In 2019, the idea of a levy was once again raised but this time, the funds raised would be used to help develop new technology. Although some owners have embraced the idea, many more are less enamoured with anything that would increase their costs for no obvious immediate return.

Highlighting how things always seem to take longer than expected, 2009 was supposed to be the year that the ballast water treatment convention would come into effect but that has actually been delayed for almost a decade. Also delayed but for even longer, 2010 was planned to see the European Galileo satellite navigation system becoming live. As it happens 2019 has come and gone and Galileo is still not operational.

It would be completely wrong to say that shipping has not advanced technologically or in other ways over the last decade. In November 2009, CMA CGM took delivery of its new flagship, the 13,300teu CMA CGM Christophe Colomb, from Daewoo Shipbuilding’s Geoje yard. Conisdered an environmentally friendly ship for the time, the vessel is eclipsed by CMA CGM’s latest flagship the 23,000teu dual-fuel CMA CGM Jacques Saadé launched in September 2019 and due for delivery in April 2010.

Polar expedition cruise ships were also making the news in 2009 but whereas the new generation from 2019 feature an amazing array of innovations from dual-fuel to battery power, the ship making headlines in 2009 was Oceanwide Expeditions’ rebuilt vintage Dutch-flagged expedition vessel Plancius. on 14 November. The Vlissingen, Netherlands-based company had been offering expedition-style cruises to the Arctic and Antarctic regions with chartered Russian vessels since 1996. To increase the level of comfort on board, it decided to rebuild and convert a ship into a 110-passenger vessel. Plancius was built in 1975 as an oceanographic research vessel for the Royal Dutch Navy and sailed under the name Tydeman until June 2004. Oceanwide bought it in December 2006 and it had been undergoing a three-year reconstruction.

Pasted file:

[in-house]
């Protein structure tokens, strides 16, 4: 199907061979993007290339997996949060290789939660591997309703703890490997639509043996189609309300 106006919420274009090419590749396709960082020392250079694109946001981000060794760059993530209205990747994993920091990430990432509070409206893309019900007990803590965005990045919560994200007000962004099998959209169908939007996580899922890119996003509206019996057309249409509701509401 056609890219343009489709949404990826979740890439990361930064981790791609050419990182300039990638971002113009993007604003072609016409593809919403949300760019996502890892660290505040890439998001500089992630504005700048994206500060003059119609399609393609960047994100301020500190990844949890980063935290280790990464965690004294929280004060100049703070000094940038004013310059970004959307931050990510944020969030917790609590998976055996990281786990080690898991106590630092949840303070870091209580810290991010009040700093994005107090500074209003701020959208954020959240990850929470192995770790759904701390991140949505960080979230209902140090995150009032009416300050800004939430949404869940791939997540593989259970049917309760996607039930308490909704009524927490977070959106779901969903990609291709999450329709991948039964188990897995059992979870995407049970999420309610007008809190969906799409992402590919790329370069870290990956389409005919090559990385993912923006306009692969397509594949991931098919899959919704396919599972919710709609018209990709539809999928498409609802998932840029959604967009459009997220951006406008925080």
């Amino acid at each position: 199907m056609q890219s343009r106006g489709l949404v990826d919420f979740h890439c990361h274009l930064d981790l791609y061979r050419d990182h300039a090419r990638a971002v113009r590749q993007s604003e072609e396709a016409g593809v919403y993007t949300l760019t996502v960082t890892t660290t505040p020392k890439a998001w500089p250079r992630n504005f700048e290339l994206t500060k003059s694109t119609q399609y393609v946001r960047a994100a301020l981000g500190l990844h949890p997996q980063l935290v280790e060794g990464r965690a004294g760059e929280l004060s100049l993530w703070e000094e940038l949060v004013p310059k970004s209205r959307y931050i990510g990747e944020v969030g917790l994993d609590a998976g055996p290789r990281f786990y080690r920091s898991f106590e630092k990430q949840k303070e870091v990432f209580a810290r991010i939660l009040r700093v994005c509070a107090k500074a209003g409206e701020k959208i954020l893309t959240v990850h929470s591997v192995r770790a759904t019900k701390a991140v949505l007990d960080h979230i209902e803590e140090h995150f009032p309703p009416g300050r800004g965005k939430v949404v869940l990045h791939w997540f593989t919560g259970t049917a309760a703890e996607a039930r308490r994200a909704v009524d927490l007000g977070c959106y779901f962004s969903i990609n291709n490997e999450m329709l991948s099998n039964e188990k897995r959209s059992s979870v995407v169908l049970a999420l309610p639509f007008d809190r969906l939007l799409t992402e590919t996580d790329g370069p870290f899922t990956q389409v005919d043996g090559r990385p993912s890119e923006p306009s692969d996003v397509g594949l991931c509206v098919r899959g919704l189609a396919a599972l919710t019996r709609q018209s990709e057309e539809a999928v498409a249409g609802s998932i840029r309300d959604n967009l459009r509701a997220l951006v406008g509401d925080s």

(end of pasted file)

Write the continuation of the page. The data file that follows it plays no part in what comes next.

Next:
One technology that was absent from the 2009/10 news was batteries. No doubt they were being worked on then but it would be some years before any prototypes would be used. Today just a decade later, battery technology has advanced far faster than fuel cells appear to have done.

As we move into 2020, we should recognise that a lot of organisations are pushing for improved efficiency and reduced emissions by 2030 and therefore in advance of the IMO’s ambitious plans. How successful that may be is something we will not know until some future point. It may be that the targets will be met but experience suggests that they will not. How far we get towards them will be intriguing to see nearer the time.